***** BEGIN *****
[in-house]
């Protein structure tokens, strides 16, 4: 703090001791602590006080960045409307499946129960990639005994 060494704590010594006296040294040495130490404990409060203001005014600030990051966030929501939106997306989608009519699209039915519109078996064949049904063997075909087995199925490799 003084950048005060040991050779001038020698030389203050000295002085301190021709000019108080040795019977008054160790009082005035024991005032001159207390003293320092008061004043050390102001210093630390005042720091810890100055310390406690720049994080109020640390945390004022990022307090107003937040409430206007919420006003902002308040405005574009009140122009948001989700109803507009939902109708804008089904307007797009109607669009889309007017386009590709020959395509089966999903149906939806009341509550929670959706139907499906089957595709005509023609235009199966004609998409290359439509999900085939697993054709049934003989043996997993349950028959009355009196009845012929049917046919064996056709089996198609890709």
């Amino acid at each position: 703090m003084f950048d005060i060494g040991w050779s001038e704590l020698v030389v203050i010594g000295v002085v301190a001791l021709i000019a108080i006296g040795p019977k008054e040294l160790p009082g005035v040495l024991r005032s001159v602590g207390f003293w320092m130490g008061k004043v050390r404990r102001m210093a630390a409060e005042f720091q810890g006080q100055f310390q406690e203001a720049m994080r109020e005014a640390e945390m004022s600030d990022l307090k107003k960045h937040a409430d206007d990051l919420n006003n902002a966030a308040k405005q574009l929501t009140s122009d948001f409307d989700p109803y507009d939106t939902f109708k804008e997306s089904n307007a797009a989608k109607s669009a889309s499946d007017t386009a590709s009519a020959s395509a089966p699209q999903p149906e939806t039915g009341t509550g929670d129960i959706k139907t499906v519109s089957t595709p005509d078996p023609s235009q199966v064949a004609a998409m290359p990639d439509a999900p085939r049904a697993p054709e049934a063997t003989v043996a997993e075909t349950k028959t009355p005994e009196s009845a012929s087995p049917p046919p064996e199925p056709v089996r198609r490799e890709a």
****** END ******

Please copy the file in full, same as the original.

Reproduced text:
[in-house]
């Protein structure tokens, strides 16, 4: 703090001791602590006080960045409307499946129960990639005994 060494704590010594006296040294040495130490404990409060203001005014600030990051966030929501939106997306989608009519699209039915519109078996064949049904063997075909087995199925490799 003084950048005060040991050779001038020698030389203050000295002085301190021709000019108080040795019977008054160790009082005035024991005032001159207390003293320092008061004043050390102001210093630390005042720091810890100055310390406690720049994080109020640390945390004022990022307090107003937040409430206007919420006003902002308040405005574009009140122009948001989700109803507009939902109708804008089904307007797009109607669009889309007017386009590709020959395509089966999903149906939806009341509550929670959706139907499906089957595709005509023609235009199966004609998409290359439509999900085939697993054709049934003989043996997993349950028959009355009196009845012929049917046919064996056709089996198609890709």
């Amino acid at each position: 703090m003084f950048d005060i060494g040991w050779s001038e704590l020698v030389v203050i010594g000295v002085v301190a001791l021709i000019a108080i006296g040795p019977k008054e040294l160790p009082g005035v040495l024991r005032s001159v602590g207390f003293w320092m130490g008061k004043v050390r404990r102001m210093a630390a409060e005042f720091q810890g006080q100055f310390q406690e203001a720049m994080r109020e005014a640390e945390m004022s600030d990022l307090k107003k960045h937040a409430d206007d990051l919420n006003n902002a966030a308040k405005q574009l929501t009140s122009d948001f409307d989700p109803y507009d939106t939902f109708k804008e997306s089904n307007a797009a989608k109607s669009a889309s499946d007017t386009a590709s009519a020959s395509a089966p699209q999903p149906e939806t039915g009341t509550g929670d129960i959706k139907t499906v519109s089957t595709p005509d078996p023609s235009q199966v064949a004609a998409m290359p990639d439509a999900p085939r049904a697993p054709e049934a063997t003989v043996a997993e075909t349950k028959t009355p005994e009196s009845a012929s087995p049917p046919p064996e199925p056709v089996r198609r490799e890709a």